How I built a fair marketplace for freelancers

When you buy through links on our site, we may earn an affiliate commission. Learn more

I started to freelance in the past couple of months. I found it very difficult, and at a time when I really desperately needed to pay my rent, I decided to post some gigs on some of the popular sites, and quickly became very frustrated with the pricing model and the payment strategy. Over all, it felt like I was competing for below minimum wage listing services and prices I knew should have been ten times more. I started to ask around, and it turns out many other freelancers felt the same way and had similar issues.

Namos is a fair pricing freelance market. It allows freelancers to list of services for a price they truly deserve. The primary reason why Namos is different is that we do not follow the lowballing pricing model. Many popular platforms have listing prices that are below minimum wage. It is really hard for freelancers to make a decent living or get a decent pay.

Building a no-code business

Namos was built entirely with no-code tools. I tried different solutions such as using WordPress and TypeForm. Then I tried to do a custom code solution. Then I started to use Webflow. To be honest, I think any of these solutions would have worked if I would have given it time but at this moment I was so desperate to make money to pay my rent in the next couple of days I was just wanting anything that would work right then right there.

This is where Boundless comes in. I started asking around in a couple of no-code communities. The CEO of Boundless, Nolan, immediately reached out. He and his team pretty much held my hand most of the way, giving me dedicated support and walking me through every bit of the process.

The platform is fairly new. So they wanted to really make sure that I set up everything correctly and successfully. I also got a lot of help from the Women make community and from my own community frauvis.

I needed something super quick at a time where I needed money urgently. At first I was kind of skeptical of the no-code movement. I hear so many people say it’s not worth it, that it has a learning curve, and I heard a few people talk about all the security issues behind it. My background is in IT and security so when I heard there were security issues I was immediately turned off.

This was a couple years back, and I see many of these no-code platforms have drastically improved. I find myself now becoming a strong no-code advocate. I can code and I have done front-end web development in the past, but my true heart was in IT. I love that with no-code you can validate ideas quickly and get a solution up and running in a much faster time that it would take you to code it.

A surprise launch

I actually had absolutely no plan to launch Namos. I was just going to build it and then run some ads on Facebook to find some customers. I don’t actually remember when this happened but a couple of weeks ago I posted it somewhere to ask for help, and so many people across many platforms told me that I should launch it on Product Hunt.

So many people encouraged me. For instance, the real reason I stuck with Boundless is because they have a great team and I just wanted to actually finish one no-code project. I have started a couple since joining Makerpad, but I always feel like perhaps these projects weren’t good enough. It’s funny how I actually felt that this project wasn’t good enough either. When everyone told me to launch it, the first thing I thought was wow, so many people, they must be onto something.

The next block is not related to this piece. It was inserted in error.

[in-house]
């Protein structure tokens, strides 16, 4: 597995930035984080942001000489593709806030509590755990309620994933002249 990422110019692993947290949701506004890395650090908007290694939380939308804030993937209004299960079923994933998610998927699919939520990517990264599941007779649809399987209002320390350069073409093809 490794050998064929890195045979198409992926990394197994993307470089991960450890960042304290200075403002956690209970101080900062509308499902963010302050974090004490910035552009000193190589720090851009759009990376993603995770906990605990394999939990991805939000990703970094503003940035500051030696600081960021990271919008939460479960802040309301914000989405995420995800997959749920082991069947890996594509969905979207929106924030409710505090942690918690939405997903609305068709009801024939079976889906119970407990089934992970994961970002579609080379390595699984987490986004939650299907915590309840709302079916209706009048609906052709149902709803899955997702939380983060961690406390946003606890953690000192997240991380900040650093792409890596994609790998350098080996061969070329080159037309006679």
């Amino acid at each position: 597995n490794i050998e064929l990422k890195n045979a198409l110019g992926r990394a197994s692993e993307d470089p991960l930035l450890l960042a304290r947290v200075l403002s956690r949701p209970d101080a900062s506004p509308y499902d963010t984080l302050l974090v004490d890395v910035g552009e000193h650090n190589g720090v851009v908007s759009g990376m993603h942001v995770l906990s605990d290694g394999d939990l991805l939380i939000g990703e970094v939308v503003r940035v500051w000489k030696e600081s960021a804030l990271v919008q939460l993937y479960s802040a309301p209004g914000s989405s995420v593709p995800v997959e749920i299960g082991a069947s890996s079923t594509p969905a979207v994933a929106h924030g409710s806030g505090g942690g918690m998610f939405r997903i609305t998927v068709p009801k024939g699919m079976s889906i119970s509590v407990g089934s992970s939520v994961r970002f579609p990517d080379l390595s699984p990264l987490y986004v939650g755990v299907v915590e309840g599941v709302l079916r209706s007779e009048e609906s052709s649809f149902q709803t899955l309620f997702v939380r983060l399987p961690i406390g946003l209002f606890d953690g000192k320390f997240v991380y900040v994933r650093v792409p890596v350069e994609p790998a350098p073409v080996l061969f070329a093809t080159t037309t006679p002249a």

I honestly expected maybe ten uploads on Product Hunt, and maybe just a few people to sign up to be sellers. However so far I have three people that have inquired about the virtual assistant. Most of the feedback I got so far some minor workflow issues which I can easily sort out. But, overall, the feedback was pretty great.

I was really surprised that so many people loved the look of it because I was really stressing out about having to things such as creating a proper pricing tables. I thought that if I didn’t have a proper pricing table then people wouldn’t take it seriously and they wouldn’t buy anything. It hasn’t been a day and I haven’t made any sales but I think the three people that are interested in the virtual assistant service is pretty promising.

The last time I checked, 11 freelancers have signed up. Unfortunately, I didn’t really plan this out well so I didn’t set up Google Analytics. I wish I did. I did however see that every hour there were a minimum of 20 users simultaneously looking at the page mostly from Europe and Southeast Asia, and later in the day I started seeing people from the United States.

Looking forward

I really just thought that I was the only person that had this issue. Although Namos was originally created for myself, I really see from all of the feedback how important it is for freelancers to have proper representation and the ability to list prices are true to their actual value. Next I need to sort out how to properly distribute payments beyond freelancers in the United States.

The plan is to keep it free to low-cost, pretty much like everything else I run. I think I may just have a membership fee in the future, but again this is pretty far away, so probably something for the next version. I want to focus more on making it a great place for buyers to quickly purchase services from highly skilled freelancers. But I also want for it to be a place where freelancers feel like they can join and be valued. I will be documenting the progress, so stay tuned.

This article was made possible by MakerPad, the platform to learn how to build powerful applications without code.

Amazon and the Amazon logo are trademarks of, Inc, or its affiliates.